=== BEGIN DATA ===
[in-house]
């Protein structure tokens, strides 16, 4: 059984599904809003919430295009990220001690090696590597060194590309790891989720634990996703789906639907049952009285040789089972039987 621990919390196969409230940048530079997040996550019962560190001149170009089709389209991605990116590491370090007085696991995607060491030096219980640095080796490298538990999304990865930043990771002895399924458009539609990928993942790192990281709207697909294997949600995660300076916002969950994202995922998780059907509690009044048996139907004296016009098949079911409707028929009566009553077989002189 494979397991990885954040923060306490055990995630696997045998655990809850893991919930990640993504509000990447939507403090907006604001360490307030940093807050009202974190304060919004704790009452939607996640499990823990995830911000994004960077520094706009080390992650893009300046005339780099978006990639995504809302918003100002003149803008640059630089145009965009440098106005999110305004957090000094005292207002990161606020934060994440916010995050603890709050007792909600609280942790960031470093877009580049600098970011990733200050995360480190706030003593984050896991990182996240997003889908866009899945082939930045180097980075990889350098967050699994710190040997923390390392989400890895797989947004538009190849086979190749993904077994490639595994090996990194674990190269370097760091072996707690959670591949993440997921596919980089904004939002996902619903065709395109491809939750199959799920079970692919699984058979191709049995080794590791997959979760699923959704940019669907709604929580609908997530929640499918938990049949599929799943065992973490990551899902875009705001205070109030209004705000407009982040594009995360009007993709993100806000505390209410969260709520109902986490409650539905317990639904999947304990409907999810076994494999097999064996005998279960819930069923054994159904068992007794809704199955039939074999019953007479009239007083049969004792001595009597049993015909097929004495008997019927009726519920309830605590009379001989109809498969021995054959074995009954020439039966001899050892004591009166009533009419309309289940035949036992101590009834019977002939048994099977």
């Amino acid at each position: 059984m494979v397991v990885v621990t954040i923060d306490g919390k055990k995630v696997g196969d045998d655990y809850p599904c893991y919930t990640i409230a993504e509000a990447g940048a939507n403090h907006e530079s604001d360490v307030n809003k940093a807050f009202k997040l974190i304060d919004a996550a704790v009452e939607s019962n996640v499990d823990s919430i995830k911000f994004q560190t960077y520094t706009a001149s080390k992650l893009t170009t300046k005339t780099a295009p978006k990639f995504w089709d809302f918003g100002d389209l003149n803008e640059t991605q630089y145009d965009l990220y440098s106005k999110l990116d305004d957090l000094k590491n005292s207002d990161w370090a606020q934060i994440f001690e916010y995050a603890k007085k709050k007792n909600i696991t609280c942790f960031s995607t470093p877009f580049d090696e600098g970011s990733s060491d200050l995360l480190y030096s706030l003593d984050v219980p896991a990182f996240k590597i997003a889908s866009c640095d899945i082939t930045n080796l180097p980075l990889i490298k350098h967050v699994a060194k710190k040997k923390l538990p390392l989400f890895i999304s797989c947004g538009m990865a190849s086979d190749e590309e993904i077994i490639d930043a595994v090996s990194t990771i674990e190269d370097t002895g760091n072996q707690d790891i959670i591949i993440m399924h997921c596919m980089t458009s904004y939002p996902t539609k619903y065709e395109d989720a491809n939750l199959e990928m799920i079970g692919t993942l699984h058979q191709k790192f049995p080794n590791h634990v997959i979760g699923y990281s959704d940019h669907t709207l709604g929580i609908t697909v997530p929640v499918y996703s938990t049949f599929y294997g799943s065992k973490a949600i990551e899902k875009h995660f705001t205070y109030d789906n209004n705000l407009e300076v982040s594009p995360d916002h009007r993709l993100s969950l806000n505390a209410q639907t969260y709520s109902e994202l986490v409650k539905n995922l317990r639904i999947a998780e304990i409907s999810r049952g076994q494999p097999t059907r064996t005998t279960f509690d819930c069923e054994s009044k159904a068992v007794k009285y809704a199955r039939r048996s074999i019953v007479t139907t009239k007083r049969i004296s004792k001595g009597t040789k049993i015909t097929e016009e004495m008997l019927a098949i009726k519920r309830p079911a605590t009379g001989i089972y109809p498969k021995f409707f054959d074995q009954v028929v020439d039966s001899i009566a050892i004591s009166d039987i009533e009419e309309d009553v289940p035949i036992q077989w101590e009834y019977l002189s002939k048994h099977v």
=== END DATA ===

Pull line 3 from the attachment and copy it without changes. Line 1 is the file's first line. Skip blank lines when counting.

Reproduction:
């Amino acid at each position: 059984m494979v397991v990885v621990t954040i923060d306490g919390k055990k995630v696997g196969d045998d655990y809850p599904c893991y919930t990640i409230a993504e509000a990447g940048a939507n403090h907006e530079s604001d360490v307030n809003k940093a807050f009202k997040l974190i304060d919004a996550a704790v009452e939607s019962n996640v499990d823990s919430i995830k911000f994004q560190t960077y520094t706009a001149s080390k992650l893009t170009t300046k005339t780099a295009p978006k990639f995504w089709d809302f918003g100002d389209l003149n803008e640059t991605q630089y145009d965009l990220y440098s106005k999110l990116d305004d957090l000094k590491n005292s207002d990161w370090a606020q934060i994440f001690e916010y995050a603890k007085k709050k007792n909600i696991t609280c942790f960031s995607t470093p877009f580049d090696e600098g970011s990733s060491d200050l995360l480190y030096s706030l003593d984050v219980p896991a990182f996240k590597i997003a889908s866009c640095d899945i082939t930045n080796l180097p980075l990889i490298k350098h967050v699994a060194k710190k040997k923390l538990p390392l989400f890895i999304s797989c947004g538009m990865a190849s086979d190749e590309e993904i077994i490639d930043a595994v090996s990194t990771i674990e190269d370097t002895g760091n072996q707690d790891i959670i591949i993440m399924h997921c596919m980089t458009s904004y939002p996902t539609k619903y065709e395109d989720a491809n939750l199959e990928m799920i079970g692919t993942l699984h058979q191709k790192f049995p080794n590791h634990v997959i979760g699923y990281s959704d940019h669907t709207l709604g929580i609908t697909v997530p929640v499918y996703s938990t049949f599929y294997g799943s065992k973490a949600i990551e899902k875009h995660f705001t205070y109030d789906n209004n705000l407009e300076v982040s594009p995360d916002h009007r993709l993100s969950l806000n505390a209410q639907t969260y709520s109902e994202l986490v409650k539905n995922l317990r639904i999947a998780e304990i409907s999810r049952g076994q494999p097999t059907r064996t005998t279960f509690d819930c069923e054994s009044k159904a068992v007794k009285y809704a199955r039939r048996s074999i019953v007479t139907t009239k007083r049969i004296s004792k001595g009597t040789k049993i015909t097929e016009e004495m008997l019927a098949i009726k519920r309830p079911a605590t009379g001989i089972y109809p498969k021995f409707f054959d074995q009954v028929v020439d039966s001899i009566a050892i004591s009166d039987i009533e009419e309309d009553v289940p035949i036992q077989w101590e009834y019977l002189s002939k048994h099977v």